The Panthers are holding their collective breath as they await the results of an MRI on Kelvin Benjamin‘s left knee. The Panthers wideout went down with an apparent non-contact injury during today’s joint practice with the Dolphins, and while head coach Ron Rivera indicated that it’s a sprained knee, there’s a chance the injury is more serious than that. If Benjamin has to miss regular-season action, it’ll be bad news for a Carolina receiving corps that’s lacking legit playmakers outside of Benjamin. Jonathan Jones and Joseph Person of the Charlotte Observer have the details.
As the Panthers and their fans wait on the results of that MRI, let’s round up a few more items from across the NFC….
- A report yesterday suggested that free agent quarterback Rex Grossman was drawing interest from the Falcons, but D. Orlando Ledbetter of the Atlanta Journal-Constitution says it’s the other way around, tweeting that Grossman is interested in the Falcons. According to Ledbetter, the team is happy with T.J. Yates and Sean Renfree behind Matt Ryan.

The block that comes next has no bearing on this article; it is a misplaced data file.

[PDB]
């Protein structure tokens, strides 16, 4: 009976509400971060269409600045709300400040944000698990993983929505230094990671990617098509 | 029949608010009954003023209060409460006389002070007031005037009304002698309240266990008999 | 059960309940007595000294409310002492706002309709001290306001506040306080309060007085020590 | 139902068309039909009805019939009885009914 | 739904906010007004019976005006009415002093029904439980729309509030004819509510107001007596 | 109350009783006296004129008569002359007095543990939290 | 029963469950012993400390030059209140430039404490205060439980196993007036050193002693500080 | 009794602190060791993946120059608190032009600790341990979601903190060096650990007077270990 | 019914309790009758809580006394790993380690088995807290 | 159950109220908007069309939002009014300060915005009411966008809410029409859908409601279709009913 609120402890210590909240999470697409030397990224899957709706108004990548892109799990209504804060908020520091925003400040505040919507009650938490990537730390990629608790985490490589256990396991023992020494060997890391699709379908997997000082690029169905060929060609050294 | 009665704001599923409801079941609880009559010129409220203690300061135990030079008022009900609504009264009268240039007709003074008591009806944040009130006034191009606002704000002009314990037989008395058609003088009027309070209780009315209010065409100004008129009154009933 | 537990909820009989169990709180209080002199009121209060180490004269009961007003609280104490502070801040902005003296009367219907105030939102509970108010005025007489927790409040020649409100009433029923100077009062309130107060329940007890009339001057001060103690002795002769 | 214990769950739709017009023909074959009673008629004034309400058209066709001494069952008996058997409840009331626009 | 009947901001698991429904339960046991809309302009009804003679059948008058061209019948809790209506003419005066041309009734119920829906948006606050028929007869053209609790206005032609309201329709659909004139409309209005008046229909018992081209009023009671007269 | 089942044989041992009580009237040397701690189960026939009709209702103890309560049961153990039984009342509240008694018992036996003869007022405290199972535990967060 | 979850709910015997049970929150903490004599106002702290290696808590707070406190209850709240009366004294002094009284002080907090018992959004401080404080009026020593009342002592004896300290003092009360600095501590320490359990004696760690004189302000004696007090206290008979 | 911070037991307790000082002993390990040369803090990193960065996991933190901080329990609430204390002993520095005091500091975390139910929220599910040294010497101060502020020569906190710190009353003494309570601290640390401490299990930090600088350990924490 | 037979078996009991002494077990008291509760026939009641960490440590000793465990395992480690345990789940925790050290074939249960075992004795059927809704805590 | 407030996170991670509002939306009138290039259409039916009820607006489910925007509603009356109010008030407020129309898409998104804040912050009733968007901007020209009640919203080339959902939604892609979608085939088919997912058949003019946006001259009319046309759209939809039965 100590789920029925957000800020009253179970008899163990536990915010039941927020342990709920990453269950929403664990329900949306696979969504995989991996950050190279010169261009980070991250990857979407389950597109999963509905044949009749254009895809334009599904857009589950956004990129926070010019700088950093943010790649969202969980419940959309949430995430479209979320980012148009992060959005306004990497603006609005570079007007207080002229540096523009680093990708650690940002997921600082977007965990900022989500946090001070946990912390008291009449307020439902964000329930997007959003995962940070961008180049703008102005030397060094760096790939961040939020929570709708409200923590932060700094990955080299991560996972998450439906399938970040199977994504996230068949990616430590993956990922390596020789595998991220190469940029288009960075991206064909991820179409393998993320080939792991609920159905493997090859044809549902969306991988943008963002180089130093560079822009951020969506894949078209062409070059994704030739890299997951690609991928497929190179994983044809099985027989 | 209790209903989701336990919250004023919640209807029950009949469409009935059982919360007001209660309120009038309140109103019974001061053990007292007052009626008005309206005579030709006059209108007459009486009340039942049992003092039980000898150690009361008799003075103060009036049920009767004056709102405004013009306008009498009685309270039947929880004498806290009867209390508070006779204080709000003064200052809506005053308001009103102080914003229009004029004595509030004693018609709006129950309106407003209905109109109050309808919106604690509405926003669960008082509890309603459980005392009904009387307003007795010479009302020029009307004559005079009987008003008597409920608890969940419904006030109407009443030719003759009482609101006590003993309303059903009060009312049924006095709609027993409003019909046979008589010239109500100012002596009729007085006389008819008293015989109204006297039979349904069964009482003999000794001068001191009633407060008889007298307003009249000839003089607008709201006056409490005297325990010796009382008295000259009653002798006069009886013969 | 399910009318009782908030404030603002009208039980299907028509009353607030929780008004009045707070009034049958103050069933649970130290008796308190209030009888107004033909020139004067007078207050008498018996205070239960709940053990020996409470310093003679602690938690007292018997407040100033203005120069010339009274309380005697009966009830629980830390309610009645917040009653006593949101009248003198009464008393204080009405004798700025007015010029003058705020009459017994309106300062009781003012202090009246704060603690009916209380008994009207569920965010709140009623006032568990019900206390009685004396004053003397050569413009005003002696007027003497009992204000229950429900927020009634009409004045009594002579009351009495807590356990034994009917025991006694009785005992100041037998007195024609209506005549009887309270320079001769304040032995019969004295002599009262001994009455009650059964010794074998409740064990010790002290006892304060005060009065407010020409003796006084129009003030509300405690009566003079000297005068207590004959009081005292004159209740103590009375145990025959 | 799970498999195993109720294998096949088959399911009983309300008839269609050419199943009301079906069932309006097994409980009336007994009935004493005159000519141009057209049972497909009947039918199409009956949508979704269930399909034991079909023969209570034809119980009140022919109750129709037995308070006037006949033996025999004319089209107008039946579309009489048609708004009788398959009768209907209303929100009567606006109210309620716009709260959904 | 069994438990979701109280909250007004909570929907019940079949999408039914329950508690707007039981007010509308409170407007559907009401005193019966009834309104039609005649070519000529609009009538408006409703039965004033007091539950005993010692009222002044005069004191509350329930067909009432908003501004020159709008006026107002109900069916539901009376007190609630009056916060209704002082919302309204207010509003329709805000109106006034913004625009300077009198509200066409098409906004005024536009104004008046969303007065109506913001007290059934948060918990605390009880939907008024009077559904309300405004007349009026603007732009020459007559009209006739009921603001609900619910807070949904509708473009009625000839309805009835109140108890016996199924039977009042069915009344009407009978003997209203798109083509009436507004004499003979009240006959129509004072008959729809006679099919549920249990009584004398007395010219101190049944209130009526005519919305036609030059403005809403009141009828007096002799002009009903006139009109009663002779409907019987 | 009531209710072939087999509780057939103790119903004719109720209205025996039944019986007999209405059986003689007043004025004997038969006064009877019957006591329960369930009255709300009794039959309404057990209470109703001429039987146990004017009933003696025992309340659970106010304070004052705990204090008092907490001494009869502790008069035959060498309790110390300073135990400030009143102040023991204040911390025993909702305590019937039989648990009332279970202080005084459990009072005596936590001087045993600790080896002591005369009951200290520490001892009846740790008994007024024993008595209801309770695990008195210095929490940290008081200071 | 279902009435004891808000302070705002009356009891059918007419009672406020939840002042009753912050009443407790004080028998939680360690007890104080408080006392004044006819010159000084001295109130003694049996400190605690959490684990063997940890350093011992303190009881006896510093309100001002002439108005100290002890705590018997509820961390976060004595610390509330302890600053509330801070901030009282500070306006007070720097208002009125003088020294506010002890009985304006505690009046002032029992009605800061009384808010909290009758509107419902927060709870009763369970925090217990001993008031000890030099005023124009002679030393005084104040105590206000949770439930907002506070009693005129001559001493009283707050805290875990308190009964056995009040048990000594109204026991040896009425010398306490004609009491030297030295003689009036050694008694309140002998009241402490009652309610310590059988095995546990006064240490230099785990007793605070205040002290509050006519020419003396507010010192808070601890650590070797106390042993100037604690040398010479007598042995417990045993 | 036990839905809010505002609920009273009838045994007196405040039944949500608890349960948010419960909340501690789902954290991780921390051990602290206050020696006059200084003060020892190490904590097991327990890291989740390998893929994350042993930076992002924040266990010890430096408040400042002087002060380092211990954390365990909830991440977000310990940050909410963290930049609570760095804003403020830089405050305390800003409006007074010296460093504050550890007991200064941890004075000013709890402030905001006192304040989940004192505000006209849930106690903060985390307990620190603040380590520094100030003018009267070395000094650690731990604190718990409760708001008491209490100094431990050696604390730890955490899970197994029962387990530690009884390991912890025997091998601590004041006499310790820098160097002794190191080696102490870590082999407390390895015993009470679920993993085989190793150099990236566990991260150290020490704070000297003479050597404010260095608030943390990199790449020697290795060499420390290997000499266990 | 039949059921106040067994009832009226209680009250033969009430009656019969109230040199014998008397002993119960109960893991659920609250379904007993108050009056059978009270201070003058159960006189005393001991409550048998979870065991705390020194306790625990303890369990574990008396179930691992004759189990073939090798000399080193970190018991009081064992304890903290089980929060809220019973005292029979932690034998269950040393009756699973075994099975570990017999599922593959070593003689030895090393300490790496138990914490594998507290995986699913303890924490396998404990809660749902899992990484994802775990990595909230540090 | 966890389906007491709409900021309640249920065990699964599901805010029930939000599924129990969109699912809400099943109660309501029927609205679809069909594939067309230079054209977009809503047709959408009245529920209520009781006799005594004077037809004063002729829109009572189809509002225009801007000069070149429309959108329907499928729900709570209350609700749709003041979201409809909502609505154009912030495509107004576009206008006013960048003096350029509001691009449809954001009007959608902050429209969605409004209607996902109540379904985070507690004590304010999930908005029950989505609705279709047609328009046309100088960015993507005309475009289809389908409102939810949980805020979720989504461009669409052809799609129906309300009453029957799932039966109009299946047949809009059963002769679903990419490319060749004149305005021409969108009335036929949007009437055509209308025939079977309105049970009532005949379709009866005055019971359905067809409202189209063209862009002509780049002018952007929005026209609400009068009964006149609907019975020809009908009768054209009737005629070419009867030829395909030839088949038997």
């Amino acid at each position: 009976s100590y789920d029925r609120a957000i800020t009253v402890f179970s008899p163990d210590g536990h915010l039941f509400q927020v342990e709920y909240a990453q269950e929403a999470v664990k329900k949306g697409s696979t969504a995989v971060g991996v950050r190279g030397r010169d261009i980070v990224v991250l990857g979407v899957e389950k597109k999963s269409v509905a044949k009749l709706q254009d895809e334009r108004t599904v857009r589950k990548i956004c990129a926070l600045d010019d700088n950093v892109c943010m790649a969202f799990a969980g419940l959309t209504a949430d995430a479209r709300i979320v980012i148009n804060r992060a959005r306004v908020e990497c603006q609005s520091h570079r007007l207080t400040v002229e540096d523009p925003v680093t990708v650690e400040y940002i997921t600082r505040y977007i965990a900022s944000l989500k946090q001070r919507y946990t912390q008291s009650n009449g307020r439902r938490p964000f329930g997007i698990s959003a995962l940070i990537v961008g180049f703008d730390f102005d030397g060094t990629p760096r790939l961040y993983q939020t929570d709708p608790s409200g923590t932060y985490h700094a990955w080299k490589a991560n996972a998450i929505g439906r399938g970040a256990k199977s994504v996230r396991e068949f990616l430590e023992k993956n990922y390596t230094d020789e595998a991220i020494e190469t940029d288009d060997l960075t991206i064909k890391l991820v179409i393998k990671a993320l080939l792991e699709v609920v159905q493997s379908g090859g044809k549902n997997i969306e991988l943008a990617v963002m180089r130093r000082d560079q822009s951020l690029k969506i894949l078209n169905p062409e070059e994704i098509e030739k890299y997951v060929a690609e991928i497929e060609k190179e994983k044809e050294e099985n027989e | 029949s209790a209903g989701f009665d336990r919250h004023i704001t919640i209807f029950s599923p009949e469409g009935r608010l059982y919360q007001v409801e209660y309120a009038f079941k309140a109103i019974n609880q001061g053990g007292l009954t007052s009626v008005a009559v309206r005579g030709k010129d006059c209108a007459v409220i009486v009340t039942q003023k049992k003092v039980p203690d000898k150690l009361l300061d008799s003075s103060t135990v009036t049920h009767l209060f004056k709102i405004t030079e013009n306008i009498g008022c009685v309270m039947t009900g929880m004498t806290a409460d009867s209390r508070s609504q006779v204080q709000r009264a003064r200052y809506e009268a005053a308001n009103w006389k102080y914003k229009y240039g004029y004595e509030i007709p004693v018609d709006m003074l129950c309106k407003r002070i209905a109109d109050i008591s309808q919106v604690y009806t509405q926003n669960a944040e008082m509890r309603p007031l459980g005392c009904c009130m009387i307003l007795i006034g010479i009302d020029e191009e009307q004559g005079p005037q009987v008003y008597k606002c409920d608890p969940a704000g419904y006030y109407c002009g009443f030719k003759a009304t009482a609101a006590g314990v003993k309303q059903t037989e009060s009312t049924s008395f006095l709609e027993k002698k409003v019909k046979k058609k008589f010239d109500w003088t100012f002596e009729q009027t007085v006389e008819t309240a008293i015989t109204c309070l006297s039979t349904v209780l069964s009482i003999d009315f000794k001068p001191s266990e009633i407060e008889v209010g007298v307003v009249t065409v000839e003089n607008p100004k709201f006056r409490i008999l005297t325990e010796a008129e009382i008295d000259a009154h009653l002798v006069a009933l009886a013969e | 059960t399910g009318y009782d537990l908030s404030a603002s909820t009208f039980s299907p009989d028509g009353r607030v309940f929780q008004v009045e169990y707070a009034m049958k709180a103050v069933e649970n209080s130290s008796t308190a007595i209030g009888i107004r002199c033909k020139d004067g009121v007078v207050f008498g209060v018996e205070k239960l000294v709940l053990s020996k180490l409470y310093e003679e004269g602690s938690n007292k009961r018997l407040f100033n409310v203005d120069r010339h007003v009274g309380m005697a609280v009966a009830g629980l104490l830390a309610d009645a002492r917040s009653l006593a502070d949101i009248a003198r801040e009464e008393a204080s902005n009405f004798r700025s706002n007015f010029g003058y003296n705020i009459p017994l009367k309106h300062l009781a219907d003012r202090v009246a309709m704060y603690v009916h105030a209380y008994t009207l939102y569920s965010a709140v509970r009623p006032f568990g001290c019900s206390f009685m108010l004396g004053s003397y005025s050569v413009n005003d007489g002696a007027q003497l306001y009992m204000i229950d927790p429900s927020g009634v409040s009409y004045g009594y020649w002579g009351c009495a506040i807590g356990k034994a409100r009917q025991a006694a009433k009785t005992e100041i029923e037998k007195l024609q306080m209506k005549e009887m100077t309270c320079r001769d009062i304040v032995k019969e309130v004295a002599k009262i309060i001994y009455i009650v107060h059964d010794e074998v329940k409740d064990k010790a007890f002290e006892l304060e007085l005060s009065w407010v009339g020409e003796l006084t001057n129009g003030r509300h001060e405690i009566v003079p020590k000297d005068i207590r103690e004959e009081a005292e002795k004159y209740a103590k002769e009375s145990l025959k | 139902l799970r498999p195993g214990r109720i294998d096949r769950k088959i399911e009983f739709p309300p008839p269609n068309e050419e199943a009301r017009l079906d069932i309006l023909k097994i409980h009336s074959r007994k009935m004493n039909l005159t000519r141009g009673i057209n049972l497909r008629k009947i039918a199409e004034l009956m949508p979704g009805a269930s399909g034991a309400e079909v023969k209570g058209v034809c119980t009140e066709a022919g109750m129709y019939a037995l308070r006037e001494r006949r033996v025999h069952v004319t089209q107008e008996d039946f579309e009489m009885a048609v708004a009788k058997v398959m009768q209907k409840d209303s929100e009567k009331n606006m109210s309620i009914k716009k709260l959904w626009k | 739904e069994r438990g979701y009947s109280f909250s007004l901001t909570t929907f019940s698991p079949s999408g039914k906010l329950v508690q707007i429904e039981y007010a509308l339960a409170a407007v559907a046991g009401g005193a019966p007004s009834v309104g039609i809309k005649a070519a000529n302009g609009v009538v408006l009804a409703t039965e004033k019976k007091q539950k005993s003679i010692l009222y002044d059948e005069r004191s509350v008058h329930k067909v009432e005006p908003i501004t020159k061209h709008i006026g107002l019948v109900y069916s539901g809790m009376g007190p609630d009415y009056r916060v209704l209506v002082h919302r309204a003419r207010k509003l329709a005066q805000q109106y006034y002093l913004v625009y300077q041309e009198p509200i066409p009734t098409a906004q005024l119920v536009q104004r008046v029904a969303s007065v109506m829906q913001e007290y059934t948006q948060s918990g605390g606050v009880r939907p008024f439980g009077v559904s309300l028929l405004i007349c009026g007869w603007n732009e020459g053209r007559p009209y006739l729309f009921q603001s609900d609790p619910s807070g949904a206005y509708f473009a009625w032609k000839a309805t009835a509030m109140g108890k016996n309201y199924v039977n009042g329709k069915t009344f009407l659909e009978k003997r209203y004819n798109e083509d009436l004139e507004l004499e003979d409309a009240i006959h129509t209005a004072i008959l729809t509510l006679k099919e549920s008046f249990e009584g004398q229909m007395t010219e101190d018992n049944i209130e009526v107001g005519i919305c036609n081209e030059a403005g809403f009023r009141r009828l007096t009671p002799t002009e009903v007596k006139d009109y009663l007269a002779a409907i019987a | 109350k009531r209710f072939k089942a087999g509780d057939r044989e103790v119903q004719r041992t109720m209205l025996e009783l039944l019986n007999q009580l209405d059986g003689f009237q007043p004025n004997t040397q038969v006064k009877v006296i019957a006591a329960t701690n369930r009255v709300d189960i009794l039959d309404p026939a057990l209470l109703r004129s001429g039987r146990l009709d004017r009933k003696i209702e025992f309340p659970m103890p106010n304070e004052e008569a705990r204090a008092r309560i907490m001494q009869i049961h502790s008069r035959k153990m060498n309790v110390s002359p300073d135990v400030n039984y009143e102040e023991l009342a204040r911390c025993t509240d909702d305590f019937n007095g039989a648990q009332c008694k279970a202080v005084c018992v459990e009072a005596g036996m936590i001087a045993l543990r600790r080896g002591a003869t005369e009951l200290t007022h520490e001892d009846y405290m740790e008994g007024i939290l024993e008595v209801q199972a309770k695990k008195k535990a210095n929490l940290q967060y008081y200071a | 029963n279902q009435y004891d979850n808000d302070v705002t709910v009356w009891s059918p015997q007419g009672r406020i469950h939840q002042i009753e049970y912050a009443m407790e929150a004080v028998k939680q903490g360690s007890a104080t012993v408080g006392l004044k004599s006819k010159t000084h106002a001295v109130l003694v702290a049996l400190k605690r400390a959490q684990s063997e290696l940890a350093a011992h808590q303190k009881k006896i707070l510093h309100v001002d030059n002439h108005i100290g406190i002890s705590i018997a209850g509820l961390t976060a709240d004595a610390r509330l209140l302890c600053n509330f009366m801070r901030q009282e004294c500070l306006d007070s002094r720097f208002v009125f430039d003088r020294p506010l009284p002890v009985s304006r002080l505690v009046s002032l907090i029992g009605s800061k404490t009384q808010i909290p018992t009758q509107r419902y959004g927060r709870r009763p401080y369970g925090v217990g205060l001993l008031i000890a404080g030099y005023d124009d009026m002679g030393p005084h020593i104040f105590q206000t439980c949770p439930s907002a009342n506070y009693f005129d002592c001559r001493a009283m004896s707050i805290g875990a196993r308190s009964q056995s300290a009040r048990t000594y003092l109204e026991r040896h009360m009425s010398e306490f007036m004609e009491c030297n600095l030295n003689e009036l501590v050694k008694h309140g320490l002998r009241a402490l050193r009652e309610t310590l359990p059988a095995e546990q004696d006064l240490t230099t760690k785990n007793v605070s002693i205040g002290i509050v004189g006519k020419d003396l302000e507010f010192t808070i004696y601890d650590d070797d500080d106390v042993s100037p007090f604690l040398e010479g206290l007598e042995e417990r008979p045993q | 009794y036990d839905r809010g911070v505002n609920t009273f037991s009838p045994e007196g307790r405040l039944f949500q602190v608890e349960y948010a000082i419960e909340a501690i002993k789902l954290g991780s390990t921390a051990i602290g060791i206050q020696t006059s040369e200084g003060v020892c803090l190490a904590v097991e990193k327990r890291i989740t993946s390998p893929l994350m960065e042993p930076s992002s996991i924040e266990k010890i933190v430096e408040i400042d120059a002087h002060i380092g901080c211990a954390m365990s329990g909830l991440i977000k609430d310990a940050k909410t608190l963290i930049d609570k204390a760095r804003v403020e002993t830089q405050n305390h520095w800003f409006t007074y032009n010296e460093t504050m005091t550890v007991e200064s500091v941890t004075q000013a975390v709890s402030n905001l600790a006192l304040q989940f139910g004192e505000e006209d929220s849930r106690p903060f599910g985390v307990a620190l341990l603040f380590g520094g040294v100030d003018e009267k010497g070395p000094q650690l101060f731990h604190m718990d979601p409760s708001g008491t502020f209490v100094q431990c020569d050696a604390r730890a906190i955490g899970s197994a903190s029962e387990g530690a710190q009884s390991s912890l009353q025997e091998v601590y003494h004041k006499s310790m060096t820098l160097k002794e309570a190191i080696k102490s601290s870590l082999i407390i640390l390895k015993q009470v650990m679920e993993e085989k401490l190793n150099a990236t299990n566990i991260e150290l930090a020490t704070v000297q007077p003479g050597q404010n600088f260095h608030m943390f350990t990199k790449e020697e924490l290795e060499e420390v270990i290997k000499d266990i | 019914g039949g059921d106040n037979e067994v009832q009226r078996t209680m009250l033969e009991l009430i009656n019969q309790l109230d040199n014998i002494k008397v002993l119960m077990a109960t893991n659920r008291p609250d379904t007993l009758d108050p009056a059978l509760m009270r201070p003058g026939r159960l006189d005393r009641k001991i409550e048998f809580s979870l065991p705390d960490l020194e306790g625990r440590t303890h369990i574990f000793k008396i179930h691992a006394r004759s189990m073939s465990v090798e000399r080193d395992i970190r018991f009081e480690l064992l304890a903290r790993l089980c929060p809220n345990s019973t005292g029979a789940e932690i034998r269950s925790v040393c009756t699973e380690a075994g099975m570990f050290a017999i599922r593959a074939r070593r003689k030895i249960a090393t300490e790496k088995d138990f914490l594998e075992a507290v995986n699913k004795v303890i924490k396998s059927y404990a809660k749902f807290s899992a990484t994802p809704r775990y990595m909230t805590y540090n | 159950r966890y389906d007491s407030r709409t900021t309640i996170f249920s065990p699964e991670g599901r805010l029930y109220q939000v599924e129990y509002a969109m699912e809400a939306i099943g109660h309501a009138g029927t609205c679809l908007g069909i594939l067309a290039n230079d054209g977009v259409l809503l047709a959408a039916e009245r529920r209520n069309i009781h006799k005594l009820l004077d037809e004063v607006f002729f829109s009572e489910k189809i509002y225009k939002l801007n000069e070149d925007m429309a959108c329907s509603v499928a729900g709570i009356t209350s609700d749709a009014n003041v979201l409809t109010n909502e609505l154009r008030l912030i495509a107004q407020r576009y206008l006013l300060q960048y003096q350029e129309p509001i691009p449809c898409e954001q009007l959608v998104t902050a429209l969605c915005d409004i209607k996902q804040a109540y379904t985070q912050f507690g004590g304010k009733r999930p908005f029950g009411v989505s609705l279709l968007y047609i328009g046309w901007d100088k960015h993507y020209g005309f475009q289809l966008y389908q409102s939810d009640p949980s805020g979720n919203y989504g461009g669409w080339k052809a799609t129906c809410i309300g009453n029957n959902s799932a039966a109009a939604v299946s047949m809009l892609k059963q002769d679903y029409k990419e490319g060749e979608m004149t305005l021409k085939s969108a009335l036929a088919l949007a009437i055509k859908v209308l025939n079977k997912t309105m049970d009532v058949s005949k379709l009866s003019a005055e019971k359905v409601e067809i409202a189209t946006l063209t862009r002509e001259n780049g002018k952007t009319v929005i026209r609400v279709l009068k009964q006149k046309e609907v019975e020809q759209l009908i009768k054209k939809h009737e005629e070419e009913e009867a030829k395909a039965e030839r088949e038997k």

- Within an extensive look at Adrian Peterson‘s unusual offseason, Eli Saslow of ESPN The Magazine says that the Vikings running back wants to play another eight season in the NFL, in the hopes of breaking Emmitt Smith’s career rushing record.
- Washington would like to stick with Robert Griffin III as the team’s starting quarterback for the entire 2015 season in order to make a fully informed decision about his future, according to Jason Cole of Bleacher Report (video link). The club has already picked up RGIII’s fifth-year option for 2016, but that salary doesn’t become guaranteed until the first day of the ’16 league year, so Washington could still decide to move on from the young QB if this season doesn’t go well.
- The Cardinals‘ signing of running back Chris Johnson is a potential coup, and a move straight from the Steve Keim playbook, writes Dan Bickley of the Arizona Republic.
- Lions safety James Ihedigbo, who had been seeking a new contract earlier this year, still feels like he’s in his prime as he prepares to turn 32 years old, he tells Dave Birkett of the Detroit Free Press.